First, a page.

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Congratulations To Coach LeBeau On The Well Deserved And Overdue Hall of Fame Honors

"We love coach LeBeau. I don't think there's anything we wouldn't do for him."

 - safety Troy Polamalu on NBC Sports in January, 2009.


As you probably heard by now, defensive coordinator Dick LeBeau has been included in this year's class of Hall of Fame inductees! It's quite an honor for the 72 year old. Here's an overview of some of his accomplishments in the league as both a player and a coach.

Playing Career:

1959-1972: Detroit Lions (defensive back)

  • 3x Pro Bowl selection ('65, '66, '67)
  • 62 career interceptions (still 8th best in NFL history despite the drastically increased opportunities for DBs to accumulate INTs since LeBeau's playing days).
  • Played in 171 straight games during one stretch for the Lions. I believe that is still an NFL record for the position.

Coaching Career:

1973-1975: Philadelphia Eagles (special teams coach

1976-1979: Green Bay Packers (defensive backs coach)

1980-1983: Cincinnati Bengals (defensive backs coach)

1984-1991: Cincinnati Bengals (defensive coordinator)

1992-1994: Pittsburgh Steelers (defensive backs coach)

1995-1996: Pittsburgh Steelers (defensive coordinator)

1997-2000: Cincinnati Bengals (defensive coordinator/asst. head coach)

2000-2002: Cincinnati Bengals (head coach)

2003: Buffalo Bills (assistant head coach)

2004-???: Pittsburgh Steelers (defensive coordinator)

  • LeBeau will be enshrined in Canton next summer partially because of his defensive innovations - most notably the 'zone blitz' which he began tinkering with in the early 1980s.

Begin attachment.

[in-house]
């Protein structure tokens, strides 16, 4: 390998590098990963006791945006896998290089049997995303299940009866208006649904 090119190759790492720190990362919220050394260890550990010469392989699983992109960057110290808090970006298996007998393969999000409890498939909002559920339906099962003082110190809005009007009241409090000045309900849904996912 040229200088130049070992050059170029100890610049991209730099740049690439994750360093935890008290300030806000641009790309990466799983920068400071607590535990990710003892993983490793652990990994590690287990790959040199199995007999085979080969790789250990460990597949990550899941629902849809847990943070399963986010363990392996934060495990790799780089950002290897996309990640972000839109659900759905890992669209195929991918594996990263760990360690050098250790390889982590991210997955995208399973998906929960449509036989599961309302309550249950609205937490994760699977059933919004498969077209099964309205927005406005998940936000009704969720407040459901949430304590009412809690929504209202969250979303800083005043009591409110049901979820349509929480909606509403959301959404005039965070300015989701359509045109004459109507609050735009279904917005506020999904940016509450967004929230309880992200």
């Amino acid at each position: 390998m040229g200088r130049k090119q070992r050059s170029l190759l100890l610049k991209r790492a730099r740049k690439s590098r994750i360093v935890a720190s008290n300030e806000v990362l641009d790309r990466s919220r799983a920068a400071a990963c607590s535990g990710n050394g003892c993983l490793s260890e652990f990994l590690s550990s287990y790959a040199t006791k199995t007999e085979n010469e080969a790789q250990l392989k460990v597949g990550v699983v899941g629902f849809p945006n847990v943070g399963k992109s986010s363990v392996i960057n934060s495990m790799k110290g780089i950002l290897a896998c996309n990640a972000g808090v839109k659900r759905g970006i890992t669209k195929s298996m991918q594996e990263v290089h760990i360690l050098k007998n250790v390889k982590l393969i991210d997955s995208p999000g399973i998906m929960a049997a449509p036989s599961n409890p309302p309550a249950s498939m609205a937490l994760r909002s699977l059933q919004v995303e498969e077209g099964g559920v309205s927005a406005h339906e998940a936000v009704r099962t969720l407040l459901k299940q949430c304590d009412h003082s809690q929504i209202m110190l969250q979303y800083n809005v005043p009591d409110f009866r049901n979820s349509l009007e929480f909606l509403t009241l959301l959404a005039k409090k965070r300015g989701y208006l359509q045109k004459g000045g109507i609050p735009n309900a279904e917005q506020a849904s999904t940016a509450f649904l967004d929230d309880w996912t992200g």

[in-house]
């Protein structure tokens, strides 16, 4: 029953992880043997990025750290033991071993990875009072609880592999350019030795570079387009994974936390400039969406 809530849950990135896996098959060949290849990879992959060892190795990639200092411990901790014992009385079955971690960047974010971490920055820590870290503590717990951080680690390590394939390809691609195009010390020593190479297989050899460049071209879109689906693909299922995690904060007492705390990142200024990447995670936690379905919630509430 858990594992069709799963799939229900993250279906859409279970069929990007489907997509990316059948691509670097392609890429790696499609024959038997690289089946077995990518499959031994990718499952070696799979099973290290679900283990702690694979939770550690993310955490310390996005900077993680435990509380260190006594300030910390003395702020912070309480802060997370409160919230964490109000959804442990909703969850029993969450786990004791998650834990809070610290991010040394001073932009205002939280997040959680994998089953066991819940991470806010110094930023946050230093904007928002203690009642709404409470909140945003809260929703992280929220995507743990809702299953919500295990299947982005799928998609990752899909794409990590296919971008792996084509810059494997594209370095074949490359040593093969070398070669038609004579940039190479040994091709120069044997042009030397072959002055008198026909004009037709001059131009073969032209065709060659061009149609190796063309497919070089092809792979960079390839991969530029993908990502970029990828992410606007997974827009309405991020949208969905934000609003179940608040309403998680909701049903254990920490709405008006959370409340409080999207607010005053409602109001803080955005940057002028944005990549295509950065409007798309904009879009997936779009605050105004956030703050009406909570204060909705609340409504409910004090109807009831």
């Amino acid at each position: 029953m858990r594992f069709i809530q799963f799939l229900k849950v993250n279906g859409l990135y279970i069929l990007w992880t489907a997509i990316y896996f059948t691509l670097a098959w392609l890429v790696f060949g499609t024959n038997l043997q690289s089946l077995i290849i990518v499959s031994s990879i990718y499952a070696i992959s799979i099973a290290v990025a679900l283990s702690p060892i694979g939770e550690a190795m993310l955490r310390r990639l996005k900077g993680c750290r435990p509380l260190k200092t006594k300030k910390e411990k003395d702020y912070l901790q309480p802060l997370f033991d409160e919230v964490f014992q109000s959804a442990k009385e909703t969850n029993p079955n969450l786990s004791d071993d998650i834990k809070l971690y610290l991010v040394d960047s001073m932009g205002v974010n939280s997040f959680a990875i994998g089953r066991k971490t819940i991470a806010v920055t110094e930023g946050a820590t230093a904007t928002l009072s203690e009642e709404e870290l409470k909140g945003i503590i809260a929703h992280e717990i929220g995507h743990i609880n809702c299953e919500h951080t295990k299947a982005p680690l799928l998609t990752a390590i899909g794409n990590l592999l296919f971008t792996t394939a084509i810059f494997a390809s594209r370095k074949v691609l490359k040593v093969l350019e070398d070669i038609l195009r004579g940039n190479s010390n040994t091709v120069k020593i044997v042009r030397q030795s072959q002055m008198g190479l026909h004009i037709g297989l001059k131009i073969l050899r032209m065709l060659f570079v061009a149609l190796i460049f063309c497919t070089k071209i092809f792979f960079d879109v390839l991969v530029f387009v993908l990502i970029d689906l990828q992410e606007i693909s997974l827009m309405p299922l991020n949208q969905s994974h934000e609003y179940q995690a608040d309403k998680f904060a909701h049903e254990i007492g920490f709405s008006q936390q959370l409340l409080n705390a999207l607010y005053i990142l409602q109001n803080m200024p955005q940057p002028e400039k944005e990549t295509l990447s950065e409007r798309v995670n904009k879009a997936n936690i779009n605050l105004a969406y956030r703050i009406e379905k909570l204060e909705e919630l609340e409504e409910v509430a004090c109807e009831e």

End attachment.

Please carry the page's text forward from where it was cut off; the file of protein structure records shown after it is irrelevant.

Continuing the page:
• It was not really until his tenure in Pittsburgh though that the idea really came to life. Before being named defensive coordinator in 1995, LeBeau helped stabilize the Steelers secondary in the first years of the post-Chuck Noll era in Pittsburgh. Those were nervous times and LeBeau more than did his part to give the organization and its fans that they were more than heading in the right direction.
  • In those three years coaching the Steelers DBs, LeBeau's secondary never finished outside the top 10 in passing touchdowns allowed.
  • In 1995, LeBeau's first year as DC, Gregg Lloyd set career highs in interceptions (6) and forced fumbles (3)
  • Levon Kirland benefited from LeBeau's zone blitz scheme, notching a career high 4 interceptions in 1996, while terrorizing quarterbacks with blitzes up the shoot when not dropping in to coverage. 
  • Chad Greene recorded 13 sacks in 1996, the year Kevin Greene departed for Carolina. Greene was a beast in his prime, but he also was made to look a lot better than he really was by the system he was playing in.
  • Then there's James Harrison more recently...I could go on, but the point is, Dick LeBeau has turned great athletes in to great football players. And he's done it for a long, long period of time.

"Everything I do is because of (LeBeau)," Harrison said.  "If he doesn't call that defense that puts me in a position to make plays, I wouldn't be talking to you now."


I could list all of the accolades LeBeau's defenses have collected over the years; all the individual honors his players have won. But that's not really the point. It's the entire body of work that makes Coach Dad such a living legend and so deserving of the ultimate honor - enshrinement in Canton, Ohio in the Pro Football Hall of Fame. It's an overdue honor for LeBeau, but as they say, better late than never.